I was committed to being very cautious and budgetary during our Belize vacation, but Tatiana decided to splurge by staying solo at Francis and Eleanor Coppola‘s Turtle Inn in Placencia — $300 and change, and then they decided to let her stay at a $500-per-night super cottage (an elegant, handsomely furnished open-air hut with a raised ceiling and a peak roof covered by native grass).
Journo pally who’s stayed at Turtle Inn: “It really is something close to paradise there — so calm, lovely beach, great for getting out to the islands, fine food, etc. I don’t usually do ‘relaxed’ vacations like this — usually we’re on the move, seeing and doing stuff and we certainly checked out the nearby caves, jungle, etc. — but Turtle Inn was great.”
HE to Journo Pally: “It’s interesting that there’s no conspicuous signage announcing the word ‘turtle’ — there’s only some finely sculpted shrubbery in the front that spells it out, but the shrubbery certainly doesn’t announce itself to the passing motorist.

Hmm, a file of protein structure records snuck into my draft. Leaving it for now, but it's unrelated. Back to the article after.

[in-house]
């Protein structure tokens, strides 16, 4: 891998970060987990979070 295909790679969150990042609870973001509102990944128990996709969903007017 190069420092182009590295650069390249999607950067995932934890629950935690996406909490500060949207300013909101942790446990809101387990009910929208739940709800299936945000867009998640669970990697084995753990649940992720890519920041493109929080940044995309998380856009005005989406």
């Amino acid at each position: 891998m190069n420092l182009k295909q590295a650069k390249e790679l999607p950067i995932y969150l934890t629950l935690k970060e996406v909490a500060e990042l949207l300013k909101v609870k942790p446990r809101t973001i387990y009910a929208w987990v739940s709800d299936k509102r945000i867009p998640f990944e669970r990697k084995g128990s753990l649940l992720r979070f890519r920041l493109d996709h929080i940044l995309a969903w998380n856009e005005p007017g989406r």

“I love the Balinese interior design…the deep, rich mahogany wood grain. Tasteful, non-Kardashian luxury of a very high order. It was sweltering hot during our two days in Placencia. Turtle Inn has no air conditioning, and yet it was pleasant inside Tatiana’s peak-roof cabana.
“Alas, I’m not wealthy or even temporarily flush enough to afford to stay there. Way beyond my pay grade. Tatiana’s decision to splurge and indulge was entirely her own.
“I found a perfectly satisfactory, air-conditioned upstairs apartment in town inside a complex called Cozy Corners, which had a delightful bar-restaurant on the beach.”
Some may not be familiar with typical HBO Max numbers, or the difference between strong, decent and shitty levels of viewership. It’s my understanding that 693K viewers of In The Heights last weekend is somewhere between disappointing and shitty. I do know that Godzilla vs. Kong did a hell of a lot better over the first five days.
I invite any and all comments, but the theatrical reality has apparently been reiterated by streaming figures — outside of progressive wokester types and the good friends of Indiewire‘s Eric Kohn, relatively few people were interested in seeing In The Heights. (Thanks to World of Reel‘s Jordan Ruimy.)
Last night I paid my respects to the late Ned Beatty by watching Friendly Fire, a 1979 TV docudrama about the increasing revulsion shared by the real-life Peg and Gene Mullen (Carol Burnett, Beatty) after the mystifying death of their son Michael (Dennis Erdman) while serving in Vietnam.